AOL and Yahoo announced they will start charging companies a fee to ensure commerical email is delivered (without being subject to Spam Filtering, etc). Most personal email will still be delivered without a fee imposed. I started to think about Metrics….
First, i estimate about 1 in every 500 emails sent to me does not reach my AOL address – it’s happened several times over the last 18 months (that’s the first time I noticed). AOL’s SPAM filters are getting better as 99% of the time, what’s in my SPAM folder is SPAM.
"AOL and its parent, Time Warner, which also owns a large cable system offering high-speed Internet access, have not taken a public stand on the principle of Net neutrality. Neither has Yahoo, which has close relationships with AT& T and Verizon".
It’s disturbing to me much of the internet backbone is controlled by a couple of players such as AOL – Time Warner – Yahoo. What happens if we have to pay something to ensure the delivery of it? Seth Godin has come up with a interesting email metric . Seth said "…right metric isn’t how much it costs to send a mail. It’s how much sending a mail is worth!"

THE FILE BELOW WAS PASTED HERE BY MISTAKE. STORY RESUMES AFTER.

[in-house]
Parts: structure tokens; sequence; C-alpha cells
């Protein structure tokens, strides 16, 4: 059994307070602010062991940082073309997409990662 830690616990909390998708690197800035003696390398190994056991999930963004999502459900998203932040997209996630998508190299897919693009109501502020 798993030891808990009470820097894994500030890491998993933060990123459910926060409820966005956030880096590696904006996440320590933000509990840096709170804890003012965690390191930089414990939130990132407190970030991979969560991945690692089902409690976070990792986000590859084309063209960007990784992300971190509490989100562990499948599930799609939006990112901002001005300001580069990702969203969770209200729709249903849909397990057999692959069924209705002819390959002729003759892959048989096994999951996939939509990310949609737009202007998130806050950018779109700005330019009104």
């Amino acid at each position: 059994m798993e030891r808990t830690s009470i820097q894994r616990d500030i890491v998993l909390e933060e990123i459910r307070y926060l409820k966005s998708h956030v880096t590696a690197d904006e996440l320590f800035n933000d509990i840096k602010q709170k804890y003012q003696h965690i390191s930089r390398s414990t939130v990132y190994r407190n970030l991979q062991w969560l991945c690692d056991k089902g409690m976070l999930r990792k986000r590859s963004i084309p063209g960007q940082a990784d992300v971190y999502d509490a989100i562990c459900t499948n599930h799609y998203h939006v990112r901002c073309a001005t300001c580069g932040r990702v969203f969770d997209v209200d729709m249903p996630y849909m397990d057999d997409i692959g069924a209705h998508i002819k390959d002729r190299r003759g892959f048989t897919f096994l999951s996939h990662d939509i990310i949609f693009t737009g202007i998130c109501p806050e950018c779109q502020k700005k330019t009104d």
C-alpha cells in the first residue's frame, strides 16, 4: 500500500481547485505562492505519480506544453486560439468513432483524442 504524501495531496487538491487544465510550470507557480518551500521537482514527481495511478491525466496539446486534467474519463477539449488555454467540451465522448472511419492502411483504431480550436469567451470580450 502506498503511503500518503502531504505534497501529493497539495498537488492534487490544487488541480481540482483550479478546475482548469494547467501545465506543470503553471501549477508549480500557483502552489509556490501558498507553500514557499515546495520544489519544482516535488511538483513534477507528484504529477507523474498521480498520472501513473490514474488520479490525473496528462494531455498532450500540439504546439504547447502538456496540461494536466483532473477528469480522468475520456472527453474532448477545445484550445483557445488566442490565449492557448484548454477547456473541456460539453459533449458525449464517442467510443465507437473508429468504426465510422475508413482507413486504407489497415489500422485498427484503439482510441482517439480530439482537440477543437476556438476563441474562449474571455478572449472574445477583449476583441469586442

Seth goes on to suggest the metric used to measure traffic is wrong –
"The same metric mistake comes up when we see sites that do whatever they can to artificially boost traffic. Saw a blog post today in which the author mentioned the name of ten or fifteen bloggers, ostensibly in context, with links to each, all in an attempt to game the system. But what’s his real goal? When increasing the metric doesn’t increase the benefit, then you have the wrong metric."